City Council: Vote Yes to Property Rights, No to Neo-Puritan South Dallas Jihadists

3:05 p.m. UPDATE: See the end of the entry.

A guy whose operations are tax exempt — and who despite his insistence contrary is opposed to all alcohol sales — is leading a political effort to prevent a business owner from opening a sports bar on South Lamar street. Read his column here in the Dallas Morning News. In fact, he wants a moratorium on all new alcohol-related businesses in all of South Dallas.

Well, allow me to retort.

"Well, allow me to retort."

It’s a jihad disguised as a compassionate crusade.

Business owners wouldn’t want to put sports bar in if there weren’t a demand.

Try as you might, you can’t appeal the law of supply and demand. This won’t accomplish anything except to violate the rights of property owners.

Morning drunks are a symptom of, not the cause of, the endemic problems in the area. Lipstick on a pig and all that.

Let me add that while I have no doubt there have been several voices raised against the bar, and maybe even a petition or something, I just can’t believe they alone represent the wishes of the area.

The owners/investors in the proposed bar have — and I base this on informed speculation, not shoe-leather research — done what every other retail business does in preparation for such an enterprise: extensive market research on the neighborhood and the foot/street traffic that says such a bar would have a local customer base that justifies the investment.

No one throws money into a business start-up on the blind hope they will have a customer base. Especially not in this economy. “Build it and they will come” is a cute movie phrase, but rarely is it found on a business proforma.

If the neighborhood really doesn’t want this sports bar, it will go under very quickly. Just because the opposition is well organized or politically connected doesn’t mean they speak for everyone in the neighborhood. In fact, one idly wonders if the guys who want to build this sports bar committed the sin of not greasing the right palms.

Final point: I understand the importance of clergy in the black community in many areas, but I’m particularly disturbed by the influence any church has on public policy.

Churches should stick to saving souls, not dictating development policy and violating property rights.

At what point does this kind of political activism cross the line? Why is it their lobbying on matters of public policy is tax exempt, while the rest of the voices in the debate are subject to the more onerous tax and regulation laws?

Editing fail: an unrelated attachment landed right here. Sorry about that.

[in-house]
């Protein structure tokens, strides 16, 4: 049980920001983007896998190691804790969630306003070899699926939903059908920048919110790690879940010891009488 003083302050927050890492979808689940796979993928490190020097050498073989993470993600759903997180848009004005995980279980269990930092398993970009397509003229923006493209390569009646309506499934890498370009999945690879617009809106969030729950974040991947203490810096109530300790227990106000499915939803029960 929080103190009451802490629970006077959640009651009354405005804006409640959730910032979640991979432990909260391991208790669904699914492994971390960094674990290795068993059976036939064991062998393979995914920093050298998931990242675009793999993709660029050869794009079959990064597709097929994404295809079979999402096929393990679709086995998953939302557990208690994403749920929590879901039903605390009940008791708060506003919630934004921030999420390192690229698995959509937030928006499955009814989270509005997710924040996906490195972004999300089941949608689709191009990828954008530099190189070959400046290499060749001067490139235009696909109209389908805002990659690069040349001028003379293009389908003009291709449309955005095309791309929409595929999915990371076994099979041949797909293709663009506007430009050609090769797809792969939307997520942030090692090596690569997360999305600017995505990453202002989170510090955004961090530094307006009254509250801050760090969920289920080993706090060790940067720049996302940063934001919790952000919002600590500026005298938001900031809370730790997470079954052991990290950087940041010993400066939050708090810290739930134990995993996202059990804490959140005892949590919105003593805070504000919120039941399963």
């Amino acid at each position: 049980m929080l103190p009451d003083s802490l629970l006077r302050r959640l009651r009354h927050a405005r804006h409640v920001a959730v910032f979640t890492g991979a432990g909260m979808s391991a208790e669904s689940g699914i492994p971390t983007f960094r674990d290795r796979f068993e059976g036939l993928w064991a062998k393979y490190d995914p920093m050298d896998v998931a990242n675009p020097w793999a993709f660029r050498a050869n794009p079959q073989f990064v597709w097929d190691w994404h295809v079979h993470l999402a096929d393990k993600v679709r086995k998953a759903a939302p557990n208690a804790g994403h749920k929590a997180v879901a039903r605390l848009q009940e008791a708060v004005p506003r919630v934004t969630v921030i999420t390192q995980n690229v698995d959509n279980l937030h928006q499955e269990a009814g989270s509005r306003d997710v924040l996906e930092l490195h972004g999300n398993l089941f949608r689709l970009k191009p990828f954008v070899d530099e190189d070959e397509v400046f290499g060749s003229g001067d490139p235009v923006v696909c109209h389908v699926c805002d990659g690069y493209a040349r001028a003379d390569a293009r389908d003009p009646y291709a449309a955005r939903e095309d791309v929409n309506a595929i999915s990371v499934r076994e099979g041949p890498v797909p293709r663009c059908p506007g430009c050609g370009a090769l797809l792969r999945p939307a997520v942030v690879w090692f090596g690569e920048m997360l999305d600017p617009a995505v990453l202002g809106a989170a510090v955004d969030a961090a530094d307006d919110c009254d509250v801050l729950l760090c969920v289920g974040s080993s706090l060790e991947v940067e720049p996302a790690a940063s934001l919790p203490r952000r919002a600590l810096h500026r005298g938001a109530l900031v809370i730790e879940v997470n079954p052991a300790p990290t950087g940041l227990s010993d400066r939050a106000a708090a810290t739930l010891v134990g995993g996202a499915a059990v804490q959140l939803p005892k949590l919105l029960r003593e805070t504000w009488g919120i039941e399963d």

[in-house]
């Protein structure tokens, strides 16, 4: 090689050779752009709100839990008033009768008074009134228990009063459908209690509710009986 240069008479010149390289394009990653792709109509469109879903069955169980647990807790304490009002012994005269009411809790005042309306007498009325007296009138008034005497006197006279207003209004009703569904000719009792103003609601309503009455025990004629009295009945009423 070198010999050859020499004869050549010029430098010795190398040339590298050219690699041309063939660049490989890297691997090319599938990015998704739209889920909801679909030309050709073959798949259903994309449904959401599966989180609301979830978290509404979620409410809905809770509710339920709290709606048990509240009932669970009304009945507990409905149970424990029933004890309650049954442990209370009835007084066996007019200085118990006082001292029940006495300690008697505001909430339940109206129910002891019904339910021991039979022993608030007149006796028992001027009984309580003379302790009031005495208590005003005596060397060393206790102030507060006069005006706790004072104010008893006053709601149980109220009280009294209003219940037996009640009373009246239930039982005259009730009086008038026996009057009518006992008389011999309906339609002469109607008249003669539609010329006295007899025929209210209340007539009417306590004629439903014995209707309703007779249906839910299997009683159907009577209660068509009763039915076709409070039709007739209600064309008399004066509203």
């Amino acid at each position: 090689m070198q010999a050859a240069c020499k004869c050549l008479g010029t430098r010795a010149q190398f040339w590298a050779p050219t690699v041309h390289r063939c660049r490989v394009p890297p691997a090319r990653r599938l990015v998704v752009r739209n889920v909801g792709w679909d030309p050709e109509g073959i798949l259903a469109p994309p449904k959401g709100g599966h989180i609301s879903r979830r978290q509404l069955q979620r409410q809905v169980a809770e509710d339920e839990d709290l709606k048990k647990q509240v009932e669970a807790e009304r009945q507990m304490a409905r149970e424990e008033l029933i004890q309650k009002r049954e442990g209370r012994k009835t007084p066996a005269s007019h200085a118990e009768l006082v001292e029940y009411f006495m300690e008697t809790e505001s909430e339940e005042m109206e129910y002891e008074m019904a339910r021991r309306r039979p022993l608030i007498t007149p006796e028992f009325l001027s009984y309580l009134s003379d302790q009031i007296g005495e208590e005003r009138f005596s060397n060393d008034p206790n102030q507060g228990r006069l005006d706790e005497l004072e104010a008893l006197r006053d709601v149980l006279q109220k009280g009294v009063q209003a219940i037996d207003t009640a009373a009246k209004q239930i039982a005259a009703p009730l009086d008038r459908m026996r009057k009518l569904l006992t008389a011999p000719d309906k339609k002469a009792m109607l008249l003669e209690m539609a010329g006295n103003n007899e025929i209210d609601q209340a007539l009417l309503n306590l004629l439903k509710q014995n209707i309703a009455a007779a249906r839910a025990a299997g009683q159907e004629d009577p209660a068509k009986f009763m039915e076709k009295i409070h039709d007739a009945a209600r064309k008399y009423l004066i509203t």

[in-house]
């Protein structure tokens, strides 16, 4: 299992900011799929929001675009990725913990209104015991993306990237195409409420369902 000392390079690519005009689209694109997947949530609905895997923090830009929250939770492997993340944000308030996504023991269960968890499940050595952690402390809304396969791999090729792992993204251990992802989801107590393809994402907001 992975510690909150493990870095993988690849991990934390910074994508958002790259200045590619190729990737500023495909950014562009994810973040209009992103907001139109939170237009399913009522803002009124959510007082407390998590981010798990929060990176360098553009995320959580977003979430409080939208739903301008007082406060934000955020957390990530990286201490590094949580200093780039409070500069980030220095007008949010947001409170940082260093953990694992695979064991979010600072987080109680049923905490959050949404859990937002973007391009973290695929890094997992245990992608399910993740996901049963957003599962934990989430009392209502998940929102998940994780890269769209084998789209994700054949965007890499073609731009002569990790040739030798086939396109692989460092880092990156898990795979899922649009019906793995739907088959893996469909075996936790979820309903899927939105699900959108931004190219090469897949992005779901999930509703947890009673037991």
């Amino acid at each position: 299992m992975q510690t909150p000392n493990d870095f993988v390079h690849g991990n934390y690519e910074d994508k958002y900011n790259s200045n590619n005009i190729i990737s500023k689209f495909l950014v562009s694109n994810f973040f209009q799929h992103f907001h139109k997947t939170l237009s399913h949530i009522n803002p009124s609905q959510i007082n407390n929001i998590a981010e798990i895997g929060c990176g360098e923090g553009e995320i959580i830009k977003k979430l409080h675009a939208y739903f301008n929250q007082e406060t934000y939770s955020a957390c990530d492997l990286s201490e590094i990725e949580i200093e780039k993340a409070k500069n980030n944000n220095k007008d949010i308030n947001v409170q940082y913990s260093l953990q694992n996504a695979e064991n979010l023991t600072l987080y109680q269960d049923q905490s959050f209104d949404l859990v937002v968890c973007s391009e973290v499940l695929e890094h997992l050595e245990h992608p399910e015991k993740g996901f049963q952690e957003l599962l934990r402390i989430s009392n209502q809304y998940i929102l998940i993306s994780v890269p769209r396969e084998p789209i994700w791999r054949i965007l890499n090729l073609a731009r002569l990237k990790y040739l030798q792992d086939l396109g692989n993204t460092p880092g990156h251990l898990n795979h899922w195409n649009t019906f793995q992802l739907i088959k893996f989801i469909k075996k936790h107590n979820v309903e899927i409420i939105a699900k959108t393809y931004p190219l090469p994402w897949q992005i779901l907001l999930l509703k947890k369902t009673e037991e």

Rev. Britt concludes:

Council members should go even further and impose a moratorium on all new special use permits for liquor-related businesses in South Dallas until neighborhood redevelopment plans are completed. To do otherwise is insensitive, demeaning and disrespectful.

No, what is demeaning and disrespectful is a bunch of jihadist holy rollers trying to impose their neo-prohibitionist will on an entire swath of the city. Because if you peel back the polite facade, that’s exactly what you will see happening.

UPDATE: The power of this blog is just staggering. The Dallas City Council voted unanimously this afternoon to grant the sports bar a special use permit, meaning they can go ahead with opening their business.

Comments

  1. Amy S says:

    I disagree with the moratorium, but you can’t deny there isn’t a disparity in “wet” areas between north and south Dallas. This very disparity creates a zone of multiple bars and liquor stores in those areas where it can be sold. I would love to have that little sports bar at Preston-Forest, as would many of my neighbors, but they’d never be licensed there. Restaurants (licensed as a club), yes, bars, no. I would love to be able to go to the Whole Foods or Tom Thumb and pick up a bottle or 6 pack – instead I drive to Addison, which is closer than any of the other wet areas inside Dallas and give them the sales tax proceeds.

    Fear of change keeps the status quo, but look at other cities that do not have these restrictions on trade (Plano, Southlake), they have not ended up with doom and destruction since they changed their liquor laws. In fact much of the beer & wine sales have shifted away from small stores to larger grocers and discounters. There is a lot of money tied into real estate in wet areas, to have the rest of Dallas equalized would negate the mini-monopolies that landlords in Dallas and the ‘burbs have enjoyed in these areas.

    Anyone else remember the battle of Buckingham? How about the county commissioners fight to invalidate a petition to change the wet/dry laws last fall? http://tshaonline.org/handbook/online/articles/AA/vaa2.html .

    History of Dallas “dry” movement http://tshaonline.org/handbook/online/articles/AA/vaa2.html

  2. Amy S says:
  3. Southeast Dallas (which includes Pleasant Grove as one of its 8 componet neighborhoods) was for years a higher crime scene than most of Dallas… despite being ‘dry’. Today it is (second only to downtown’s small division, per 2008 ) Dallas’ next to lowest crime area. Despite being dry. “Blue Moon.”